The paper offers an account of the Euro crisis based on post-Keynesian monetary theory and its typology of demand regimes. Neoliberalism has transformed social and financial relations in Europe but it has not given rise to a sustained profit-led growth process. Instead, growth has relied either on financial bubbles and rising household debt ('debt-driven growth') or on net exports ('export-driven growth'). In Europe the financial crisis has been amplified by an economic policy architecture (the Stability and Growth Pact) that aimed at restricting the role of fiscal policy and monetary policy. This neoliberal economic policy regime in conjunction with the separation of monetary and fiscal spheres has turned the financial crisis of 2007 into a sovereign debt crisis in southern Europe.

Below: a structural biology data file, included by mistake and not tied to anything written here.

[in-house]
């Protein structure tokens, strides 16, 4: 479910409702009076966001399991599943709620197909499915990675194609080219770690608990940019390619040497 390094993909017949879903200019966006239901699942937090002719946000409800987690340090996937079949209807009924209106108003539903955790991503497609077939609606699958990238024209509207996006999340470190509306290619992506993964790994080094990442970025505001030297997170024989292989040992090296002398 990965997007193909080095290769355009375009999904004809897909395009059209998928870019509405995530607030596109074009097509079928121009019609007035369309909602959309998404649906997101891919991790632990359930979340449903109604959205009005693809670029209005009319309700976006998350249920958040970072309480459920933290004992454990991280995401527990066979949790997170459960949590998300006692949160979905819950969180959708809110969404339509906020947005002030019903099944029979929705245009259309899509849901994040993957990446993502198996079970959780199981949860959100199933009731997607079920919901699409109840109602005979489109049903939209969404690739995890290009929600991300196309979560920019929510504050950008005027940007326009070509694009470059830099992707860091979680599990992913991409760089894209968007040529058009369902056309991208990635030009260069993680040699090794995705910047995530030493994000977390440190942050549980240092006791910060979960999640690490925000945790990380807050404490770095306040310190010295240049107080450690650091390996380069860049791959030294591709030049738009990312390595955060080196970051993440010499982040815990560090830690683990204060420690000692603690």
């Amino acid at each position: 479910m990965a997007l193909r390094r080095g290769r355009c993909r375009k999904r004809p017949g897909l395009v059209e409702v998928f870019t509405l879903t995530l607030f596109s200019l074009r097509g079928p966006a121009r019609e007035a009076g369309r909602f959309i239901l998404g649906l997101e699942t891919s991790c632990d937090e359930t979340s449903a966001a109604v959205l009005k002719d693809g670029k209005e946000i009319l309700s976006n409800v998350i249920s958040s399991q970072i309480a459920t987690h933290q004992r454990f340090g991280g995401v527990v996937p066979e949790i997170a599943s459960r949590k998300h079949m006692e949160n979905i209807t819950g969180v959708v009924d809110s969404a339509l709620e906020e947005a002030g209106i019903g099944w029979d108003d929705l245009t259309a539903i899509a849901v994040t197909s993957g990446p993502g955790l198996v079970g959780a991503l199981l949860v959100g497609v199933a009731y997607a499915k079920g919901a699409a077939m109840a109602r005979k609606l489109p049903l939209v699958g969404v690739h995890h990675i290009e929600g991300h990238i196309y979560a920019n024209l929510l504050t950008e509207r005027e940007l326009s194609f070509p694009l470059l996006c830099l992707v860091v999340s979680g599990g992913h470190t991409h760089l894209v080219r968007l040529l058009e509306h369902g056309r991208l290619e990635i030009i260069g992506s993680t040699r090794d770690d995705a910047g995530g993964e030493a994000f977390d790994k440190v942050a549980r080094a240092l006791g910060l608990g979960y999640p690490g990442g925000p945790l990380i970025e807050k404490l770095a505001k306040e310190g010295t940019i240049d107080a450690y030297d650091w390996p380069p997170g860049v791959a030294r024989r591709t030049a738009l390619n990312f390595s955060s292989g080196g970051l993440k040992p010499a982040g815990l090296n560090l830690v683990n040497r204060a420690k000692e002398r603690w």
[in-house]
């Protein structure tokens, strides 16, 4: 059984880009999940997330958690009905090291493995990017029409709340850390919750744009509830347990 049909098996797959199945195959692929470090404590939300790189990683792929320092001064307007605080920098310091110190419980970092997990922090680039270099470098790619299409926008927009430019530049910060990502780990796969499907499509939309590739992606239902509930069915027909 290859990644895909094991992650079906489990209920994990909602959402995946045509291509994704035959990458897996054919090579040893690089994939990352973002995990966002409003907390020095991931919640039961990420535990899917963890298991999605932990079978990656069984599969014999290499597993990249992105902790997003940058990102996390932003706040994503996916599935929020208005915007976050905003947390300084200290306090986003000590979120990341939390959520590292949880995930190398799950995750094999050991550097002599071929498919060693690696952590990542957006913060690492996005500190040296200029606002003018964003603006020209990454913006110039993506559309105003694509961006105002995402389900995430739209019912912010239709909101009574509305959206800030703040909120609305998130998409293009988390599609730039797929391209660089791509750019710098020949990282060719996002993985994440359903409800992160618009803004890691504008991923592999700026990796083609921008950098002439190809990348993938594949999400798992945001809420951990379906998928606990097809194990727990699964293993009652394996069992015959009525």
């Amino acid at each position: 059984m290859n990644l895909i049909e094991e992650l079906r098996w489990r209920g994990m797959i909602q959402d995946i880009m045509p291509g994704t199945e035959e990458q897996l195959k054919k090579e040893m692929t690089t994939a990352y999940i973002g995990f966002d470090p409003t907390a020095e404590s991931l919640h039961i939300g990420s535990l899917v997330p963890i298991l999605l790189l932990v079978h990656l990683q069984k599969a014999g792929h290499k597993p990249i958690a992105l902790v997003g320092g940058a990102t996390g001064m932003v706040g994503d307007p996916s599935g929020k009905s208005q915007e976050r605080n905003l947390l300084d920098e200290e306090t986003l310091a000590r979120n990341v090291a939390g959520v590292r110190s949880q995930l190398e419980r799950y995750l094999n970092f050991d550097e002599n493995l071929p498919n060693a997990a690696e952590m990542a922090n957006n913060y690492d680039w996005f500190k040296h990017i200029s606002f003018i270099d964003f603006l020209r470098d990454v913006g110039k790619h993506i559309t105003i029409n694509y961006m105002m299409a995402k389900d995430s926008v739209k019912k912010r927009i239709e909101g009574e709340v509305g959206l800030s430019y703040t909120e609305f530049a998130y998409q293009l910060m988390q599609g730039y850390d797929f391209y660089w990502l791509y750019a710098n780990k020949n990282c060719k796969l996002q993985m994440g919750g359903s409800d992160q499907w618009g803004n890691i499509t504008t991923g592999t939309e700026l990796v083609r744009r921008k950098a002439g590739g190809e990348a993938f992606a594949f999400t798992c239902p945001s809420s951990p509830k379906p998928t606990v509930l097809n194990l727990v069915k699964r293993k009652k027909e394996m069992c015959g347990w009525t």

Keywords: Euro crisis, neoliberalism, European economic policy, European integration, financial crisis, sovereign debt crisis
JEL classification: E02: Institutions and the Macroeconomy E12: General Aggregative Models: Keynes; Keynesian; Post-Keynesian E50: Monetary Policy, Central Banking, and the Supply of Money and Credit: General E60: Macroeconomic Policy, Macroeconomic Aspects of Public Finance, and General Outlook: General F50: International Relations, National Security, and International Political Economy: General P16: Capitalist Systems: Political Economy
Download: Working Paper PKWP1510